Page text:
Artists color San Francisco Presidio field hospital with powerful images of healing during COVID-19 pandemic

ByDan Ashley & Tim Didion KGO logo
Tuesday, November 24, 2020
Artists color SF Presidio hospital during COVID-19 crisis
While thousands of doctors, nurses and first responders have battled the COVID-19 pandemic, one San Francisco field hospital in the Presidio is benefiting from the creativity of Bay Area artists with powerful images of healing for the patients inside.

SAN FRANCISCO (KGO) -- While thousands of doctors, nurses and first responders have jumped in to battle the COVID-19 crisis, one facility is benefiting from the creativity of another group. They're more likely to be holding a sketch pad than a stethoscope. But these Bay Area artists are hoping their work will have healing power nonetheless.

"You know as artists we can do a lot of things with our work," says artist Erin Gallagher.

Their canvas, in broad strokes, is an emergency field hospital set up in San Francisco's Presidio, to handle a potential overflow of patients from the novel coronavirus pandemic. The single-story structure was converted to handle 90-plus non-COVID-19 patients should hospitals become overwhelmed.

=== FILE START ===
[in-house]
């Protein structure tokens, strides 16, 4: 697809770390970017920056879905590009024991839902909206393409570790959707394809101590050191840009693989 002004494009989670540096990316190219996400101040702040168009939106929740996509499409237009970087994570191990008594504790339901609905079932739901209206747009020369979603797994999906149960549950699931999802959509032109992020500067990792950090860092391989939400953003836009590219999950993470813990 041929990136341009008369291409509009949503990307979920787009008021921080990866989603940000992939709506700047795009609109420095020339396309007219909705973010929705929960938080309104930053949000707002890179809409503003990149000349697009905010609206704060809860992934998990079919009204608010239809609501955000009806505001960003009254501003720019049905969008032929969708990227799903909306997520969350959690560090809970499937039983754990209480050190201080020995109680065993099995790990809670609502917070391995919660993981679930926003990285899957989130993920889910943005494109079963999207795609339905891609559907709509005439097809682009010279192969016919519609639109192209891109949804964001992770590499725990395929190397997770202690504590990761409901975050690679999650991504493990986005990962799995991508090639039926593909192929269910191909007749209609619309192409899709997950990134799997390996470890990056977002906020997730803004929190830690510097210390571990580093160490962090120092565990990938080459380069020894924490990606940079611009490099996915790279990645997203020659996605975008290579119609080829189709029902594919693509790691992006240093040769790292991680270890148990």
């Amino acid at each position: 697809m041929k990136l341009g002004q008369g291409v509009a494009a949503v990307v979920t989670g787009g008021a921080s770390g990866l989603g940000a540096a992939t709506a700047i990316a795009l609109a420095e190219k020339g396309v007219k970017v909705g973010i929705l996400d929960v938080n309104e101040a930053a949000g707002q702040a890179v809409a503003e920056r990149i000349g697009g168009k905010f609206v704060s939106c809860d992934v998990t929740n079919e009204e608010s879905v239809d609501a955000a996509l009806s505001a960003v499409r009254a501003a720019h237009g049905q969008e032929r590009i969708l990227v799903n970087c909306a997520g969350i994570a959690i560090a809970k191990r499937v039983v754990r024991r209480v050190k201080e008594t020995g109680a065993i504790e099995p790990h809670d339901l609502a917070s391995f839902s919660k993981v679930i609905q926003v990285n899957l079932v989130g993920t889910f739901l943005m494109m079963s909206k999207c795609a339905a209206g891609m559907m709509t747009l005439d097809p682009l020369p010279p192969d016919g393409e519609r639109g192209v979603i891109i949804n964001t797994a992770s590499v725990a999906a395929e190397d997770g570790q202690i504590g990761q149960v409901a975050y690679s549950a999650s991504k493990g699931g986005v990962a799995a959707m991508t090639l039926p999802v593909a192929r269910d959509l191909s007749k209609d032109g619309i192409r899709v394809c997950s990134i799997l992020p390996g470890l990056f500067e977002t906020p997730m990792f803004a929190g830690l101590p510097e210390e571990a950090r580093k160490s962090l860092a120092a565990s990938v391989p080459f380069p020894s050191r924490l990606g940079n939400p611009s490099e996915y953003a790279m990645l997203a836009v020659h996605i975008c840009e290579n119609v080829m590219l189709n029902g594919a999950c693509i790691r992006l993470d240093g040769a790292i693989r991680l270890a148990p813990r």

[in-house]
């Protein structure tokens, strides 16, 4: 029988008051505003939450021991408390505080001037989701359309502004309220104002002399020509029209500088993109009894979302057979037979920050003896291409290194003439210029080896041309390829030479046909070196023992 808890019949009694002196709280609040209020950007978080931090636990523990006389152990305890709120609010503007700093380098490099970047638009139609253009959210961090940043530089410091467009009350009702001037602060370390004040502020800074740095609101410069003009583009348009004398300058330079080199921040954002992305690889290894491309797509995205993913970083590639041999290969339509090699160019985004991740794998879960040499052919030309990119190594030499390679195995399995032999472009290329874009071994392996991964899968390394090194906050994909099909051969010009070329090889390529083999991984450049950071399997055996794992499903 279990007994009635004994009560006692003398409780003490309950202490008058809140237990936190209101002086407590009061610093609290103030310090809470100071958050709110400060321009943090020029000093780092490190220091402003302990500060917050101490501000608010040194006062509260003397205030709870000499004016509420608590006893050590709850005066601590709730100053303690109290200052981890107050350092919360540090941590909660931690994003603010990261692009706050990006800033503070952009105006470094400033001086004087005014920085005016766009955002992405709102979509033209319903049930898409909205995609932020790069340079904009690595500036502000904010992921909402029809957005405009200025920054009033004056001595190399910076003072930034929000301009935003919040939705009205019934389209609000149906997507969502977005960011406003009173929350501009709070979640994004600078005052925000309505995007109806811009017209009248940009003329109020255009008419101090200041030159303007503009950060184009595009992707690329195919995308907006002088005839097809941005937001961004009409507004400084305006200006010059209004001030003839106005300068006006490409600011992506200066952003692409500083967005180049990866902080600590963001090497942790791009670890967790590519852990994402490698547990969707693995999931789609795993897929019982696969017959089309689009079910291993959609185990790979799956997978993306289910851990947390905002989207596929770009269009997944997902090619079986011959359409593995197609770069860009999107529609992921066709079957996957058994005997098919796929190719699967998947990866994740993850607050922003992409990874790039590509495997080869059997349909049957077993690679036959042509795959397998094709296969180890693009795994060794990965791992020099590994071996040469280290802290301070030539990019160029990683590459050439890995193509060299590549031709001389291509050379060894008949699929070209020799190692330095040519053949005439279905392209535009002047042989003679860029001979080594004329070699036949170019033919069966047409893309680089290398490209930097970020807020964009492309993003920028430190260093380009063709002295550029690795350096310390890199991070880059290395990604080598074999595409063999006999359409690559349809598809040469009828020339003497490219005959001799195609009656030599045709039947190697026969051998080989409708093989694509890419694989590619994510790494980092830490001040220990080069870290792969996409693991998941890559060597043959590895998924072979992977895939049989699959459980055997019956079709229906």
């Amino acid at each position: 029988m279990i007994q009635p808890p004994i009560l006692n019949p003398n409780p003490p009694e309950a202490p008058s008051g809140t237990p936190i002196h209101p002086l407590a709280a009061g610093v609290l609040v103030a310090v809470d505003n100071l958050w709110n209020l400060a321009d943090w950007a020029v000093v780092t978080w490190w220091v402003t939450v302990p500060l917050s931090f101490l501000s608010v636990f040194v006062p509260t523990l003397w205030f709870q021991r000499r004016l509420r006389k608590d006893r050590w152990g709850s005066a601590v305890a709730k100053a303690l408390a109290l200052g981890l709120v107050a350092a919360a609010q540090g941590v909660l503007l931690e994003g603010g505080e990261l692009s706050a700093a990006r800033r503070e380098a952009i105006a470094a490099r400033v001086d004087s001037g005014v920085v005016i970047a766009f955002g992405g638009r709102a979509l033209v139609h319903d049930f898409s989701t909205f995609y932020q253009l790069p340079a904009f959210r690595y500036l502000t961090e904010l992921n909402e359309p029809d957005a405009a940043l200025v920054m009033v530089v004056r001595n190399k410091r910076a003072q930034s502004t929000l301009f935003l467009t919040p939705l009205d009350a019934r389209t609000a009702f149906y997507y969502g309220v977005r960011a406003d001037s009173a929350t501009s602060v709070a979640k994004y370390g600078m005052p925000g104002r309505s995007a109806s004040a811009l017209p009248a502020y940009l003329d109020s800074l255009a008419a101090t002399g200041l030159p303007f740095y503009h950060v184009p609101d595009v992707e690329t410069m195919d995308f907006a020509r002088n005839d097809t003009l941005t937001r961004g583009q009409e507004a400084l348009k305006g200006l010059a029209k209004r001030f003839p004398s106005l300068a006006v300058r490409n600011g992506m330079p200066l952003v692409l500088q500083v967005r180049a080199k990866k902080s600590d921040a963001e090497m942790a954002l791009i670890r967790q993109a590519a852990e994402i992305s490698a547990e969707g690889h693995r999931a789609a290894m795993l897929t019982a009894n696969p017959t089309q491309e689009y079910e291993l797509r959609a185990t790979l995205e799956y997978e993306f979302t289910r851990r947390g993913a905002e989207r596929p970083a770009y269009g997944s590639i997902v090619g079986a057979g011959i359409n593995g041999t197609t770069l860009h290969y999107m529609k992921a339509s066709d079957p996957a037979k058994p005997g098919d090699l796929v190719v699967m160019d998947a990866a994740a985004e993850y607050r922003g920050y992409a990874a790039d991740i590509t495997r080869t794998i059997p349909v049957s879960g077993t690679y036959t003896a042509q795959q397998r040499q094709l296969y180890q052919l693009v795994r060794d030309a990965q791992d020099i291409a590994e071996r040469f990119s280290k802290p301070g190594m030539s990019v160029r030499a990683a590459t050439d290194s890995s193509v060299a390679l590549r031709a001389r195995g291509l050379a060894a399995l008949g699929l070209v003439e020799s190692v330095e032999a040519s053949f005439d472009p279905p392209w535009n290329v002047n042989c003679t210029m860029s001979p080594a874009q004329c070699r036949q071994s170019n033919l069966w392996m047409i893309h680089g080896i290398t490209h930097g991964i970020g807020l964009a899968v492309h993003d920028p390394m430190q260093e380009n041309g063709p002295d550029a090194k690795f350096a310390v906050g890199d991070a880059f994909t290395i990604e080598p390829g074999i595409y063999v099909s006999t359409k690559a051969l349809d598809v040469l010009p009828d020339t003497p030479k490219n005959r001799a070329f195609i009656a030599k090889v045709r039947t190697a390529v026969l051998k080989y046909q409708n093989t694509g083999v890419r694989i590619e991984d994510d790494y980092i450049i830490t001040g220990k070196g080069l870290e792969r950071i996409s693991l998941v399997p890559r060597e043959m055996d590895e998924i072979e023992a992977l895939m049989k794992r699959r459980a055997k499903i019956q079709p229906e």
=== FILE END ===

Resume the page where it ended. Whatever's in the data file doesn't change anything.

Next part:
During the process, Dr. Andrea Tenner, M.D., from the San Francisco Department of Public Health had the idea of adding color and perhaps healing inspiration from art.

"Calming pictures or pictures of paintings, images of a better time," says Dr. Tenner.

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After meeting with Dr. Tenner, organizer Painter Laura Pacchini began working with fellow artists to transform the space. She says the priority was creating scenes that would capture a patient's imagination. She drew from memories of a visit to Tahiti.

"The ocean, the warmth, just the healing sea," says Pacchini.

Other inspirations for the space were as varied as the artists themselves.

"The first thing I put on the wall were some monarch butterflies. I feel like butterflies are a symbol of hope," says Gallagher.

Another contributing artist, Jane Manning Veit said, "The pieces I put up are about growth and movement. And it's about our connection between healing with water and growth and movement."

So far the city's luck has held, and health officials haven't had to use the overflow space. But should the crisis require it, there is now added space in a struggling city, for patients to heal, both physically and spiritually.

The effort was also spearheaded by San Francisco supervisor Catherine Stafani.

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